"As first tests go, this is smaller and less successful than those of the other nuclear powers," he said.
Perhaps the North Koreans wanted to keep it small, he added. "But if it turns out to be a kiloton or less," Coyle said, "that would suggest that they hoped for more than that and didn't get it."
Russian Defence Minister Sergei Ivanov told the Itar-Tass news agency Moscow believed the strength of the blast to have been 5 to 15 kilotons. The basis for his claim was not immediately clear.
In Washington, intelligence officials said they were still in the early stages of evaluating the North Korean blast. But one said analysts had estimated its force at less than a kiloton.
It will probably take several days to determine with confidence if the explosion was in fact nuclear, one official said. He added sensors had not yet detected radiation leaking from the blast site, which could prove its atomic origin.
Federal and private experts said it seemed unlikely the North Koreans had faked an underground nuclear blast with a large pile of conventional high explosives. First, they said, the political risks involved would seem disproportionate.
More important, federal and private analysts said, the United States has long had spy satellites observing the North Korean site and has apparently found no signs of chemical explosives being unloaded.
"It's difficult to fake it when you know people are looking down on you," said Richards, the Columbia seismologist. "The execution of a chemical explosion would be hard to hide."
Xavier Clement of France's Atomic Energy Commission said the natural sound of the Earth, with its constant seismic activity of tectonic plates grinding together, complicates the task of trying to determine whether a smaller blast was caused by conventional explosives or a nuclear device.
He likened the problem to trying to "detect the violins or a flute in a symphony orchestra when you are playing the cymbals."
His agency estimated the North Korean blast at around 1 kiloton or less. For a nuclear device, that would be so weak that the French defence minister suggested "there could have been a failure" with the North Korean reported test.
The Comprehensive Nuclear Test Ban Treaty Organization, or CTBTO, has about 200 stations worldwide designed for monitoring nuclear tests as part of what it hopes will become the world's most reliable source for such tests. But until the treaty comes into force, the data are not made public, only released to governments and vetted partners.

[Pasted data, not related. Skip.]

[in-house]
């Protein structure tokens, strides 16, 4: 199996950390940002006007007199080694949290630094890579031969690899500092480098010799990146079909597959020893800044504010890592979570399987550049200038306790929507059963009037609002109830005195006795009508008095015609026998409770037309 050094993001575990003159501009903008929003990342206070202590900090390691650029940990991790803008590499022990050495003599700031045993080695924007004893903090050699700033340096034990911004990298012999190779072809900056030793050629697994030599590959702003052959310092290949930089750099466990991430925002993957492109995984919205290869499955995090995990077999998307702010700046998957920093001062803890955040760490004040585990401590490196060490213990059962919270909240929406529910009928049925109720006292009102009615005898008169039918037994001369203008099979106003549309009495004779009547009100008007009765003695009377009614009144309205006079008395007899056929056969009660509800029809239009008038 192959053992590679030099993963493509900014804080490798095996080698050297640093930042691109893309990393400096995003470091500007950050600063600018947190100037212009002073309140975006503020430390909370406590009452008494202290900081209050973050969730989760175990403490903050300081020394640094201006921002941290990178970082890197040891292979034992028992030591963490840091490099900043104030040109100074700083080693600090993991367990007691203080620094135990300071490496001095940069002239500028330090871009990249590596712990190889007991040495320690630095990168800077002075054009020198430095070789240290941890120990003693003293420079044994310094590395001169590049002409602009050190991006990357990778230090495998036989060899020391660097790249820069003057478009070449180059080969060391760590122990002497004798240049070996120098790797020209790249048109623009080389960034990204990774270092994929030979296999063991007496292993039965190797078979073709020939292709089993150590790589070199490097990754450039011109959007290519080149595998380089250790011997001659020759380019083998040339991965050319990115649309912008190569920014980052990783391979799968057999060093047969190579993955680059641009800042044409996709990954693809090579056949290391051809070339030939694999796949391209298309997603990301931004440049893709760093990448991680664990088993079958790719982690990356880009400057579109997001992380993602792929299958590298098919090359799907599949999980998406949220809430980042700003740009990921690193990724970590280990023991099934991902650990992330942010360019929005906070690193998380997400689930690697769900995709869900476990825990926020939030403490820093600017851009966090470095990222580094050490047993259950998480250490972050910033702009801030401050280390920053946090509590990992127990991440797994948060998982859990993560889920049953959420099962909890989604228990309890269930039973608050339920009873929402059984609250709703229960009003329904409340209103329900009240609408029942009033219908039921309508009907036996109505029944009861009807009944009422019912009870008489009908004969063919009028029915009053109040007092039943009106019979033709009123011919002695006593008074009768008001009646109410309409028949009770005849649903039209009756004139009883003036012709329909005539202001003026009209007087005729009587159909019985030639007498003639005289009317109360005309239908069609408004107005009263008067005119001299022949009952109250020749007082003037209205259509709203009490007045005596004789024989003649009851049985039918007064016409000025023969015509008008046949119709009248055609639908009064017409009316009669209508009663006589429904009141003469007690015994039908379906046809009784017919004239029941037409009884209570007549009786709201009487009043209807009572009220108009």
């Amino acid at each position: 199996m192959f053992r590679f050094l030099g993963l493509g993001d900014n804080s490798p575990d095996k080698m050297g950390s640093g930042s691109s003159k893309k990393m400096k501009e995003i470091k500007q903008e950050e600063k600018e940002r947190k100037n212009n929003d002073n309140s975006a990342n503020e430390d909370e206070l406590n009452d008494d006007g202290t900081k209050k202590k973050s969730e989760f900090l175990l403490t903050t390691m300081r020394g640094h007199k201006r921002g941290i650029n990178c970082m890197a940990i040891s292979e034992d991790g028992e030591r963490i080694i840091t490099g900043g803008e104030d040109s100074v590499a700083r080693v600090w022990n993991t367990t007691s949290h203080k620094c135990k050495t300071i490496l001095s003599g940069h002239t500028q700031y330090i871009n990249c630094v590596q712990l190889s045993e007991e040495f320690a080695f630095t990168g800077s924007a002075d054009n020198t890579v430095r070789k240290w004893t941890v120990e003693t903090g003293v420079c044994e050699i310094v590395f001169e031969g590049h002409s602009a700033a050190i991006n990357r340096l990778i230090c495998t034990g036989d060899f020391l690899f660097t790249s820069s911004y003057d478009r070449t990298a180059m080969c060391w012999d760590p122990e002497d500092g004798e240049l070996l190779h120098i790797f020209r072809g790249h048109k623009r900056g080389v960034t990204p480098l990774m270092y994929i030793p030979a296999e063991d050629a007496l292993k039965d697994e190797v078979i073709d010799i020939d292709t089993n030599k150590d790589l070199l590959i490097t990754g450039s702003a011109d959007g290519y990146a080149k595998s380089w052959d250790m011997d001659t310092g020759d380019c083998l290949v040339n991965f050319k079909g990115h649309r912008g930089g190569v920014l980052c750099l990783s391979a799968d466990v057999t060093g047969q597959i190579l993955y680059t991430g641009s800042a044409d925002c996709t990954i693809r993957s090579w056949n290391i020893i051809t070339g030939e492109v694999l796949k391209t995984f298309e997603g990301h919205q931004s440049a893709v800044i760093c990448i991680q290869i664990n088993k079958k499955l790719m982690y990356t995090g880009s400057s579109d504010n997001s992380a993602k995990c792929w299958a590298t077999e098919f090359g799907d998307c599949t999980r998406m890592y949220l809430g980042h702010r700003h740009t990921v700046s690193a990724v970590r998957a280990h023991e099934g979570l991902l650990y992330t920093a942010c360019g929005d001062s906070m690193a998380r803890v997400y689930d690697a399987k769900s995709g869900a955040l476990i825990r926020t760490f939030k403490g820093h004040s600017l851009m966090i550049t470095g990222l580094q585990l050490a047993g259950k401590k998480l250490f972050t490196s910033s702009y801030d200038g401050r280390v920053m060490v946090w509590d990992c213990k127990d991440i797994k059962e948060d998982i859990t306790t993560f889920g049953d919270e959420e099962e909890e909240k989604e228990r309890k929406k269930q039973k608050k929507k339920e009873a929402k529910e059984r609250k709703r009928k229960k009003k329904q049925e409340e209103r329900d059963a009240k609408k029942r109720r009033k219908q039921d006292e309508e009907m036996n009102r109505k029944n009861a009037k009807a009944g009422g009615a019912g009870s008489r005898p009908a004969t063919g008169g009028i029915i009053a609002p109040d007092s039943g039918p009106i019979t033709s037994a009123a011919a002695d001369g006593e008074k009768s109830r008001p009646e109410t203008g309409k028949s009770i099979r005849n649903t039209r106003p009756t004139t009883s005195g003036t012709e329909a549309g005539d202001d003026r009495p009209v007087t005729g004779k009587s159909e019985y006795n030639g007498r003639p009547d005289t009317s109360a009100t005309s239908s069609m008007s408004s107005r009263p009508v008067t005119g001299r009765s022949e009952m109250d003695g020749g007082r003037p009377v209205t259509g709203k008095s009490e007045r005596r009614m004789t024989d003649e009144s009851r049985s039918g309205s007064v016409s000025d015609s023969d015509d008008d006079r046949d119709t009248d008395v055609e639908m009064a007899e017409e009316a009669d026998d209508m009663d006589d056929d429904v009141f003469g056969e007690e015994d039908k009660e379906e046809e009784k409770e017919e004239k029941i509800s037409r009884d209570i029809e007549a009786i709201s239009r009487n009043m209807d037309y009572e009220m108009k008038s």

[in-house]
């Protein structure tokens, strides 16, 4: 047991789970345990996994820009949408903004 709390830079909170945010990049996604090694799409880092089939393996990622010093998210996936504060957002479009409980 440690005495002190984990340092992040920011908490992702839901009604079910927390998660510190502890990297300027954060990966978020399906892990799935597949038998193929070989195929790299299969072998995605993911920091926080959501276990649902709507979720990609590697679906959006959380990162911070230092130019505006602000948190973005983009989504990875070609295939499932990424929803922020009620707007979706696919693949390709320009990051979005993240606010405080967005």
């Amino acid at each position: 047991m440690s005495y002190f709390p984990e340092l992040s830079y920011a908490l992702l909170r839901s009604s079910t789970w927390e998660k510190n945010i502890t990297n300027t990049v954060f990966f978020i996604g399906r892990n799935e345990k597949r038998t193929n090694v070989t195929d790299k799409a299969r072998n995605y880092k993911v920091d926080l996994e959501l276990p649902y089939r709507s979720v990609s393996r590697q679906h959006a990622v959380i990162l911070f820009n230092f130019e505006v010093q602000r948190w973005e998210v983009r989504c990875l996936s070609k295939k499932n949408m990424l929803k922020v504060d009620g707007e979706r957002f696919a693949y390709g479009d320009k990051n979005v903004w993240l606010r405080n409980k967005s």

Seismic data comes in almost immediately, and is usually passed to governments within an hour or so. Their scientists must decide what the numbers and graphs mean.
"People have different way of cross cutting the data and interpreting them," said Lassina Zerbo, director of the International Data Centre at the CTBTO, based in Vienna, Austria.
While the North Korean explosion was small, potentially complicating monitoring efforts, sensors in South Korea were likely close enough to categorize it as nuclear, if that is what is was, said Friedrich Steinhaeusler, professor of physics at Salzburg University.
A nuclear blast also gives off a clear signature — a clear graph of peaks and curves — that differentiates it from other kinds of shocks, he added.
"We'll have the confirmation soon," he said.
WITH FILES FROM ASSOCIATED PRESS
PEJ News - C. L. Cook - This week on GR: Journalist and author Jennifer Van Bergen and George W. Bush's disappearing of habeas corpus; film maker Kevin Pina and killing Haiti's "bandits"; and Janine Bandcroft bringing us up to speed with some of the good things to do in and around Victoria this week.
Gorilla Radio for Monday
October 9, 2006
C. L. Cook
October 9, 2006
I’m a big fan of Robin Hood, the 12th century noble highwayman who, from his lurk in Sherwood Forest would prey upon the fatted courtiers of an evil, usurper king and bedevil acolytes of the pretender’s enablers. So it was with heavy heart I heard of the death of all Robin engendered, and the end to the dreams he and his merry men held for an end to the tyranny and despotism King John represented.
Under the Feudal system, the king, or his agents, could kick in the door of any peon’s hovel, drag the unfortunate away, and torture and imprison her forever without charge, or trial. Or, they could simply kill her outright. Neither she nor her family had legal recourse, and any raising objection could expect the same treatment.
With the passing recently of the Military Commissions Act, the Bush administration has reconstituted the powers of the monarch, putting to the torch nine hundred years of legal precedent. Now, George W. Bush, or his agents, can kick in the door of any peon’s hovel, drag the unfortunate away, and torture and imprison her forever without charge, or trial. Or, they could simply kill her outright.